The North Atlantic has historically played a critical role in the great power conflicts of the 20th Century, serving as a strategic bridge between the United States and Europe during both World Wars and the Cold War. For this reason, sea power has long been a core element of NATO’s deterrence posture. However, as the world enters the ‘maritime century’ – a period transformed by trade and communication across the world’s oceans – emerging technologies and a rapidly changing global political landscape have begun to reshape the maritime security environment in the North Atlantic.

The reemergence of great power competition is forcing NATO to reinvest in capabilities for the maritime domain, where it has historically held a razor thin advantage. Faced with mounting tensions between Russia and the Alliance and an increasingly sophisticated Russian navy, the United States and NATO must rebuild and adapt their strategy and capabilities to secure the strategic link between the United States and Europe in the increasingly contested North Atlantic region.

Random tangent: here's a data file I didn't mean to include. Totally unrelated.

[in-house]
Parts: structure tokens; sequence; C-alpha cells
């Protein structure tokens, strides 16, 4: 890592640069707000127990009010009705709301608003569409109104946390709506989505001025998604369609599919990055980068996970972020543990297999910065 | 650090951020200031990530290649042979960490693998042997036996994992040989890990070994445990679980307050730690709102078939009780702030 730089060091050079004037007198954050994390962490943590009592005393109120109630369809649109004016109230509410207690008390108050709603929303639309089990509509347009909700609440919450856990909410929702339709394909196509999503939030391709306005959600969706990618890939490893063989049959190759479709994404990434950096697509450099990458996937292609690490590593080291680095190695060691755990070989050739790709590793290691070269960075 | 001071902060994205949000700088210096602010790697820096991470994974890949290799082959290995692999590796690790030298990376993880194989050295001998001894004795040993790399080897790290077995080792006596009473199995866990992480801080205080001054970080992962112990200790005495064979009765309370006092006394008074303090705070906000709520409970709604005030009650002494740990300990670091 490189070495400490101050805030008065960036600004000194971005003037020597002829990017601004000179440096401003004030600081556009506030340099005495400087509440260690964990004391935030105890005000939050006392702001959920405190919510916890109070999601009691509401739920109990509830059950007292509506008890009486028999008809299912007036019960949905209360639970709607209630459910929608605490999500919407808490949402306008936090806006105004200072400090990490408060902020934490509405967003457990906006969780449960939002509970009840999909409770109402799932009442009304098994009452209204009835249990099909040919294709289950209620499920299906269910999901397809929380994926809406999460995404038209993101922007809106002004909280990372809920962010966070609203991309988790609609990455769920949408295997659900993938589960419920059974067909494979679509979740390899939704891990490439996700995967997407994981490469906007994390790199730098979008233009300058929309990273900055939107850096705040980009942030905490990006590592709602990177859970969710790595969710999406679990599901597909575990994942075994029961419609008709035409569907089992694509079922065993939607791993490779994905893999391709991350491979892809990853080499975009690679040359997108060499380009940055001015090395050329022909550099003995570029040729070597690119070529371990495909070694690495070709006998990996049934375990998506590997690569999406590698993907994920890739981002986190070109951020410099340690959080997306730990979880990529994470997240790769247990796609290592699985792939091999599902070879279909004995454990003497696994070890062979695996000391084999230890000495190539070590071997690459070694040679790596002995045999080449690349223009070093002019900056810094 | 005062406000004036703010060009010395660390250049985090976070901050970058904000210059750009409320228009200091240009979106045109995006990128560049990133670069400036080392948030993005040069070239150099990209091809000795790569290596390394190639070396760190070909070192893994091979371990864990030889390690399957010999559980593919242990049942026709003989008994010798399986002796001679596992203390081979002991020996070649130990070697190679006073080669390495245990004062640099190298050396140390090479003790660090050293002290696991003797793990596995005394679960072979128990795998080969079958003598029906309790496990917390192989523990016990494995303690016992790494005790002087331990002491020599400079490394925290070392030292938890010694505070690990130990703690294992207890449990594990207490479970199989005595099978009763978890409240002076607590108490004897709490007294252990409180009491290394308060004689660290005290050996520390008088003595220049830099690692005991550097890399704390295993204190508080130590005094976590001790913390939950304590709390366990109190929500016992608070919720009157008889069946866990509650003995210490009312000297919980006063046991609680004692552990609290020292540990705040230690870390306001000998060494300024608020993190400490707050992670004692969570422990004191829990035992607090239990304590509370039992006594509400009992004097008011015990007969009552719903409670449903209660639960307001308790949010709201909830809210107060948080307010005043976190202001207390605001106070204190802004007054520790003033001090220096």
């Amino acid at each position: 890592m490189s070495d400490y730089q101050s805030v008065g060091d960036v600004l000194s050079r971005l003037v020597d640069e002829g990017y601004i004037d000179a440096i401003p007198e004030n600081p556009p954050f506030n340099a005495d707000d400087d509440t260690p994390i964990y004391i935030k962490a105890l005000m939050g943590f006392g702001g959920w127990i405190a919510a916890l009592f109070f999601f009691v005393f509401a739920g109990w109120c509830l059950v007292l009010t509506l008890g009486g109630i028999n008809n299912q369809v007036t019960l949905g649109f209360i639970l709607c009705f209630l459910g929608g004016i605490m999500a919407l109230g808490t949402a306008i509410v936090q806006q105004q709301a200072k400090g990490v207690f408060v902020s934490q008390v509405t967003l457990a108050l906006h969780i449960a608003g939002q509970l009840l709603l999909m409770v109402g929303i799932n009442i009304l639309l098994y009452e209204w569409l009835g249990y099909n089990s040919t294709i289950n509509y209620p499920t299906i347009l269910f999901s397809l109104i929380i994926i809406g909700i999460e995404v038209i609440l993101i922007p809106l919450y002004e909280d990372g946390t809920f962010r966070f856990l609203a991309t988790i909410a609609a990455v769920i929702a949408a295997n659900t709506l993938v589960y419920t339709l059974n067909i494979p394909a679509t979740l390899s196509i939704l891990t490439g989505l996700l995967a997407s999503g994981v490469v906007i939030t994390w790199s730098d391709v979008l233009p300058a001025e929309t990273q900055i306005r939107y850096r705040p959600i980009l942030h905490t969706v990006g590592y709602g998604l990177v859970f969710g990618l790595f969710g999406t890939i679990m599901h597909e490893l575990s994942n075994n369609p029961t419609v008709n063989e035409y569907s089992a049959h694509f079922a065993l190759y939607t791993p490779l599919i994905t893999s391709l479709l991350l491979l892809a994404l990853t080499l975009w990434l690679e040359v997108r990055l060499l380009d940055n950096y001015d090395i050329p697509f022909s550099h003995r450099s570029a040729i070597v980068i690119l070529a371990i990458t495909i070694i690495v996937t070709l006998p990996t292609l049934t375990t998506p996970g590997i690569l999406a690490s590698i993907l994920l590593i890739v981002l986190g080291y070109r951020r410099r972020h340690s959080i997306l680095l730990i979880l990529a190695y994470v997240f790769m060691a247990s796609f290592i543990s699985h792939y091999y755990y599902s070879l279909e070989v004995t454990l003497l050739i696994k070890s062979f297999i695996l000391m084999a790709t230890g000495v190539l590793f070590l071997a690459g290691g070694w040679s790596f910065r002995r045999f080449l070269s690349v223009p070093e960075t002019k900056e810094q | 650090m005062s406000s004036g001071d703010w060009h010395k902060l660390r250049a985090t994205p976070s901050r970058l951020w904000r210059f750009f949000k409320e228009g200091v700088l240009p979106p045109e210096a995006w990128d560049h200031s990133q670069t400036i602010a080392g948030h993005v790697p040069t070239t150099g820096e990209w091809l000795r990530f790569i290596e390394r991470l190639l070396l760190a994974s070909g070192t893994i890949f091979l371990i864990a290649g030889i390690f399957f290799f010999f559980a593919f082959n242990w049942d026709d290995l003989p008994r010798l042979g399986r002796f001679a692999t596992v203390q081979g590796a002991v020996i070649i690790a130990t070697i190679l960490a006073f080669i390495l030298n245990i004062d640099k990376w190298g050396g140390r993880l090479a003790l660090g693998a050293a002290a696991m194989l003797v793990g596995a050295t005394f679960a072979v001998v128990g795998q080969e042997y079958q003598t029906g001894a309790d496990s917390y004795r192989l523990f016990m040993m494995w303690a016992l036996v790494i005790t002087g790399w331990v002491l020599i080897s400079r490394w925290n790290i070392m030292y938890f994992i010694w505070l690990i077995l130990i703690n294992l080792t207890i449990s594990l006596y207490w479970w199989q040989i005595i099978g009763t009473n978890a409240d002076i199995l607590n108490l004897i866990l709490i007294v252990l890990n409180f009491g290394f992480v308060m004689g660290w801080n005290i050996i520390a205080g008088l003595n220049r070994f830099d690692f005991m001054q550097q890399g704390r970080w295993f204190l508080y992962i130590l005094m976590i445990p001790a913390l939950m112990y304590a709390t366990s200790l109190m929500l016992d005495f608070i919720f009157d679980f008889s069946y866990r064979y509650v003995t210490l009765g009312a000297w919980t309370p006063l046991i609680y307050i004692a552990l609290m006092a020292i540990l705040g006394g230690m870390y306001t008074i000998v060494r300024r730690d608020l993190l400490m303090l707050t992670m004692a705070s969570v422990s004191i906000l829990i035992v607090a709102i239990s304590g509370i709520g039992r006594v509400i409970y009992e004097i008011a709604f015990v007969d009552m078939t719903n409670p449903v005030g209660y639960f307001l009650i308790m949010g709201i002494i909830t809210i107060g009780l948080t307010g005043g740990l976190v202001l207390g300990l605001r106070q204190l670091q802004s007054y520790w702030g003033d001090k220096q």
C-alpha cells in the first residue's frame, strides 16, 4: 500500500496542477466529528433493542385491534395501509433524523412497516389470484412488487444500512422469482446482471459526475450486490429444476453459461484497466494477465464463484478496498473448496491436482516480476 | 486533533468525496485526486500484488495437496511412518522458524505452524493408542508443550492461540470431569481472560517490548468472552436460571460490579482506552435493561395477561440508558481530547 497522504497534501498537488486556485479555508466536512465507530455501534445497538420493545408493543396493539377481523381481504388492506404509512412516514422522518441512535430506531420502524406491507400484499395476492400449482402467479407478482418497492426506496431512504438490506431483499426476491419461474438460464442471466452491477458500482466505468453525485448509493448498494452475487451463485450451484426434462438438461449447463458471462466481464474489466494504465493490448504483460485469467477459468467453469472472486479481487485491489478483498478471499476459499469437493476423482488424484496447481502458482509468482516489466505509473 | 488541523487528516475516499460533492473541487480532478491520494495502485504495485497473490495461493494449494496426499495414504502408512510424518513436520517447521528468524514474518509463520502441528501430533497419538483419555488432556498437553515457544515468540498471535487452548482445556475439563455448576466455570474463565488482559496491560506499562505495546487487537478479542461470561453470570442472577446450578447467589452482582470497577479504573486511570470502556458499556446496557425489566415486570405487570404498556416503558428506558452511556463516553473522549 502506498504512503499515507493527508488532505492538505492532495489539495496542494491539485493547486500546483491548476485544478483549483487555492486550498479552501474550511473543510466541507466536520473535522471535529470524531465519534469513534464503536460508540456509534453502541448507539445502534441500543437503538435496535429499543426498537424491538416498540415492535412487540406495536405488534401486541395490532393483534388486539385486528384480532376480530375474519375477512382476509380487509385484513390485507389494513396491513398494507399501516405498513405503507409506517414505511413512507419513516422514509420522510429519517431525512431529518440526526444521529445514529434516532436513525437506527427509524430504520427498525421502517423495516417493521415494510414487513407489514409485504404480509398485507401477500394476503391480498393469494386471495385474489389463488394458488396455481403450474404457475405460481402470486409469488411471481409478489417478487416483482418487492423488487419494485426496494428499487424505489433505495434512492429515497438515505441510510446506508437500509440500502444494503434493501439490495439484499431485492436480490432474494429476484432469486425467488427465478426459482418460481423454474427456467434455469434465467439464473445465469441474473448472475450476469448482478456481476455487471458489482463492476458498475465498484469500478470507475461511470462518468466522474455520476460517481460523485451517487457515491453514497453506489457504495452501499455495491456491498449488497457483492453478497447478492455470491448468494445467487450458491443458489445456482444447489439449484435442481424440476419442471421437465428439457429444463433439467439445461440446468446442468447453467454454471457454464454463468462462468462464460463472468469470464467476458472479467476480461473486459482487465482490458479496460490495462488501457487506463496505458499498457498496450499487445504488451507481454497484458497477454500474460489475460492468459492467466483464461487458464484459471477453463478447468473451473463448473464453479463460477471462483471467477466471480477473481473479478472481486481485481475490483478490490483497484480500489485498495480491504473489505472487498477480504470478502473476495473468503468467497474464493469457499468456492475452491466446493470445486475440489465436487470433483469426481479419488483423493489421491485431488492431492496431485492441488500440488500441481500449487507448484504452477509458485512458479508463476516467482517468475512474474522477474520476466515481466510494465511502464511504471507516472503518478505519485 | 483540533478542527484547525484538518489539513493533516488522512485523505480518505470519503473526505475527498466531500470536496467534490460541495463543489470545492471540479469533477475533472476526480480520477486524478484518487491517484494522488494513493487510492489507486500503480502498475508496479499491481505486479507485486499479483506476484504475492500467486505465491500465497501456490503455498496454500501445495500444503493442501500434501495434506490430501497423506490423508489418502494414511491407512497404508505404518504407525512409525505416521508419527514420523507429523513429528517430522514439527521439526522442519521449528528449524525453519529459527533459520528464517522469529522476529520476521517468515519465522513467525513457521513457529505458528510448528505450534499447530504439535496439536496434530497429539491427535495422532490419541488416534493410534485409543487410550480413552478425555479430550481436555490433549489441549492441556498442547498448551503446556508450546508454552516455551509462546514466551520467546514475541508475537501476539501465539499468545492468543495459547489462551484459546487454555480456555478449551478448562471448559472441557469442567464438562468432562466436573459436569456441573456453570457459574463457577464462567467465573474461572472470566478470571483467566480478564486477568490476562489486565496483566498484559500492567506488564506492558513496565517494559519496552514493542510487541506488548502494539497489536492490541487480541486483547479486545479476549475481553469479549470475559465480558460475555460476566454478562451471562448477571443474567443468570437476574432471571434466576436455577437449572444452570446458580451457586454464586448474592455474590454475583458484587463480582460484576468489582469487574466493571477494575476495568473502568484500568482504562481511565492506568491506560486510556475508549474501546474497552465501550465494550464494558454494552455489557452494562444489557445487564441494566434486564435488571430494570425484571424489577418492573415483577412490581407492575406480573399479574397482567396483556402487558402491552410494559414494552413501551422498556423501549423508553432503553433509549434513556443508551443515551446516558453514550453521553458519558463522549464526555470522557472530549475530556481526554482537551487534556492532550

Magnus Nordenman, a noted expert on NATO and security in Northern Europe and the former director of the Transatlantic Security Initiative at the Atlantic Council, joined us to discuss these important issues, which are also highlighted in his recent book, The New Battle for the Atlantic: Emerging Competition with Russia in the Far North. In a conversation moderated by Oriana Pawlyk, Magnus was joined by LCDR Steve Wills, USN (Ret.), an expert in US Navy strategy and policy at the Center for Naval Analyses, Rachel Ellehuus, the deputy director of the Europe Program at CSIS.